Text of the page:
Then, this summer, they introduced the newest version of the contraption, and had a few price wars with Barnes & Noble's Nook... and the price was $189. Well, that almost did it for me, but I still didn't have the $$ to put towards it. Then, as I waited and watched, they introduced a wi-fi only version for $139.
Now THAT was something I could get behind. I didn't care if it had 3G coverage if it could read a book. And when I got paid for a photography job, I pre-ordered it (they weren't set to release until late August, and 2 weeks into pre-ordering, they were already 'out of stock' and pushing back ship dates). At this point I'd had more than one person ask me about and encourage me to look into the Nook, so I began to do that, keeping my 'place in line' with the Kindle anyways (it wouldn't charge me until it shipped anyway, and in case I decided to get the Kindle, I'd have less time to wait.). It was a hard decision! I went back and forth a few times. I read reviews at tech-geek blogs, I went to B&N to get my hands on a Nook and ask, "So, what makes this better than Amazon's Kindle?" My Nook-desperate cousin bought one and made me borrow it for an evening, certain I'd come to the "right" decision after that. :)
Well, from the picture I'm sure you can tell what I settled on. These are the things that 'sold me' on the Kindle:
- It's a lot lighter in weight than the Nook. Nook is almost half again as heavy as the Kindle, and that was important to me.
- I have always used Amazon.com far more than Barnes & Noble, and it is a site/system that I was familiar with and preferred.
- While the touch-screen was cool (very, very briefly), I wasn't willing to trade off 2/3 of battery life for the cool factor. Kindle can go up to a month between charges, they say. Nook advertises up to 10 days. I also found the touch-screen more of a liability than an asset the evening I borrowed my cousin's Nook. Everything outside of page-turns required I first 'wake up' the touch screen, which was tedious for me.
- Kindle was $10 cheaper on the sticker price, but add the fact that sales tax wasn't an issue with amazon orders I saved more than $20. THEN I used a $5 gift card earned from swagbucks, and it shipped to me for $134.
- The 2-year warranty was $40 for Kindle and $45 for Nook. Since I was interested in that, it was another price benefit.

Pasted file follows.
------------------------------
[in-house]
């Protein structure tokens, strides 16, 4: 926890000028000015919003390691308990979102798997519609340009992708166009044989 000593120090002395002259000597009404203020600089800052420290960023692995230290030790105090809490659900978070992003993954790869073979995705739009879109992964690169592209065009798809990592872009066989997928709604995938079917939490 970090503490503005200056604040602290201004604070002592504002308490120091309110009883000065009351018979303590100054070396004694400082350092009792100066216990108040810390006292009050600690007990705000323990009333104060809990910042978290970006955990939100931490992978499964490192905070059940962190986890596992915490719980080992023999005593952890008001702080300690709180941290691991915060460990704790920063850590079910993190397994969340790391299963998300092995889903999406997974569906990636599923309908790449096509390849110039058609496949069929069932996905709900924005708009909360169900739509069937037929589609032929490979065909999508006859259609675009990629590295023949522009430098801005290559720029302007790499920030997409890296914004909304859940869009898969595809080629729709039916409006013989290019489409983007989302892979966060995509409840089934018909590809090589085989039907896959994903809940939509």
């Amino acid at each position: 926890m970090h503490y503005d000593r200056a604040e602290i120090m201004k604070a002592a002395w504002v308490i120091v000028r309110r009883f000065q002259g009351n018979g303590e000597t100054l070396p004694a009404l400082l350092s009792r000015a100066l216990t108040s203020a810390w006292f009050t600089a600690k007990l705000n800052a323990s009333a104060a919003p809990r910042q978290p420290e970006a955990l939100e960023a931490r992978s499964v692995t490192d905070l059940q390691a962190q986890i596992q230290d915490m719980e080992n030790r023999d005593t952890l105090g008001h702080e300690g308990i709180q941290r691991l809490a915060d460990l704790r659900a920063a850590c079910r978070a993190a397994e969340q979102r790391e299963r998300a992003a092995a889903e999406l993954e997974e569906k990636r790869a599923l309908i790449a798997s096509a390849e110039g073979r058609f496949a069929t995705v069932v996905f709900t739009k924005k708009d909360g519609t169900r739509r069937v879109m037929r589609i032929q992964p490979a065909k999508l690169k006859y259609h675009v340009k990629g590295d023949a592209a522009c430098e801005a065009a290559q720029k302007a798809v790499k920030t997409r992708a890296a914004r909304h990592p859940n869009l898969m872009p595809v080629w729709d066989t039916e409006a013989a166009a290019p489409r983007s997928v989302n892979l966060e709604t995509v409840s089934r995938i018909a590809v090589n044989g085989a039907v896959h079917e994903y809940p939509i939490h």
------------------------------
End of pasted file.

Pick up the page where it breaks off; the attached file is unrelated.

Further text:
- I comparison-shopped e-books (from Ambleside Online's booklists, primarily) and when there was a price difference between B&N and Amazon, Amazon was cheaper on all but one item.
- The Kindle sported much faster page-turns than the Nook.
- The Kindle has higher screen-contrast than the Nook.
- The Kindle now offers 'collections' - that is, you can organize (like with files) different categories of books. I have one for kid lit, Year 1 Ambleside stuff, Year 3, Bibles and Bible Study, etc.
Areas that the Nook prevailed:
- Expandable memory. While Kindle 3 now comes with 4 gigs of memory, Nook has a memory-card slot to make it virtually infinite.
- Replaceable battery. The Kindle can have it's battery replaced, but you have to return it to the factory, yada yada (the extended warranty does cover a one-time battery replacement, if need be).
- It uses the ePub format, which is more common. Larger libraries sometimes offer digital book 'loans' in this format, and other online ebook sellers often use this format as well (so far there's one book I'm interested in that CBD offers in ePub that I can't get through Amazon). However, older ebooks can be converted into a Kindle-friendly format, as long as they don't have DRM (copy) protection. This frees up all the free 'googlebooks.'
- It has a 'loaner' feature - you can 'loan' a book from your Nook to a friend's Nook for a couple weeks, at which time it magically returns to you. This was probably the hardest thing to give up. I hope Amazon will take a hint and do this someday.
Things I LOVE (that are not necessarily Kindle-specific):
- I converted my favorite bible study from pdf to Kindle (kindle reads pdf, but interacting with the text is a bit more complicated), and can read, search, and take notes at bible study with one-tenth of the effort that my binder required. And since I'm now using the same 'updated version' as everyone else, my page numbers are spot-on. It thrills me, too, to see my dear friend's name as author on one of my kindle books. It's not published - yet? - but this makes it feel pretty close. :)
- I can increase the font size to read in low light while I nurse baby... and make silent, one-handed page turns. This is huge! How did the tech-geeks miss THIS one???
- I can put the 'book' down with one hand, let it flop off the pillow, and it never loses my place.
- Organique cannot pull my bookmark out and lose my place.
- My mom got one too, on my account, so we 'share' (both have access to) whatever either of us purchases. Since we use the same homeschool plan, this has made tracking down the books a little easier for her, and enables me to help 'manage' some of their homeschool things from afar.
I don't have wi-fi in our home (it'll kill ya, you know), but using my computer to transfer books into my Kindle couldn't be easier. Drag-and-drop, done. I DO have a mac, so that might simplify things, but my good friend (yes, she got one too. And she was one who encouraged me to look into Nook. I'm contagious.) uses her windows machine and doesn't have any trouble that I've heard of. :)
There are more features I didn't mention, but any review will touch on them (be sure to google reviews of Kindle 3, as that's the latest unit). Here are a few reviews to get you going. Here. Here. Here. There are also reviews on Amazon, but they're obviously going to be a little biased. :) Many reviewers also own Nook, or iPad, and can offer their comparisons though.
Do you have an e-reader? Do you want one? What is your preference and why?